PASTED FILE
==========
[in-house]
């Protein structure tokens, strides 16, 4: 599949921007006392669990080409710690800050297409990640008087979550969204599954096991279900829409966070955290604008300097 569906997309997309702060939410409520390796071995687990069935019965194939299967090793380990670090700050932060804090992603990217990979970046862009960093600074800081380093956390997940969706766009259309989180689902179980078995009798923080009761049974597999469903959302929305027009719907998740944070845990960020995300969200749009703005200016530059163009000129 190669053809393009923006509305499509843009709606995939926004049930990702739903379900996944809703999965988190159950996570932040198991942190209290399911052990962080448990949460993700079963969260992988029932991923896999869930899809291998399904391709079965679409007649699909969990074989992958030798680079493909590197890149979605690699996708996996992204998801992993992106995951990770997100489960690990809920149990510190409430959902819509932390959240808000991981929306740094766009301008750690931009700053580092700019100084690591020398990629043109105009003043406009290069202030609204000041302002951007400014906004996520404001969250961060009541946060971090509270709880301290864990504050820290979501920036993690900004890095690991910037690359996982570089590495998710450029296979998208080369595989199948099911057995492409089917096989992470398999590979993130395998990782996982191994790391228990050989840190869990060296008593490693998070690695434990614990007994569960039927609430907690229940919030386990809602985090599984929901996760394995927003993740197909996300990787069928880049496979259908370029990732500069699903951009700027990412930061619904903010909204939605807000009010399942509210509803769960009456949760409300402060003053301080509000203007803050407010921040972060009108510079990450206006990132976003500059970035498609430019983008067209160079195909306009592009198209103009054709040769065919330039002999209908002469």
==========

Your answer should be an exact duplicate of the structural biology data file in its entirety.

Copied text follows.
[in-house]
């Protein structure tokens, strides 16, 4: 599949921007006392669990080409710690800050297409990640008087979550969204599954096991279900829409966070955290604008300097 569906997309997309702060939410409520390796071995687990069935019965194939299967090793380990670090700050932060804090992603990217990979970046862009960093600074800081380093956390997940969706766009259309989180689902179980078995009798923080009761049974597999469903959302929305027009719907998740944070845990960020995300969200749009703005200016530059163009000129 190669053809393009923006509305499509843009709606995939926004049930990702739903379900996944809703999965988190159950996570932040198991942190209290399911052990962080448990949460993700079963969260992988029932991923896999869930899809291998399904391709079965679409007649699909969990074989992958030798680079493909590197890149979605690699996708996996992204998801992993992106995951990770997100489960690990809920149990510190409430959902819509932390959240808000991981929306740094766009301008750690931009700053580092700019100084690591020398990629043109105009003043406009290069202030609204000041302002951007400014906004996520404001969250961060009541946060971090509270709880301290864990504050820290979501920036993690900004890095690991910037690359996982570089590495998710450029296979998208080369595989199948099911057995492409089917096989992470398999590979993130395998990782996982191994790391228990050989840190869990060296008593490693998070690695434990614990007994569960039927609430907690229940919030386990809602985090599984929901996760394995927003993740197909996300990787069928880049496979259908370029990732500069699903951009700027990412930061619904903010909204939605807000009010399942509210509803769960009456949760409300402060003053301080509000203007803050407010921040972060009108510079990450206006990132976003500059970035498609430019983008067209160079195909306009592009198209103009054709040769065919330039002999209908002469």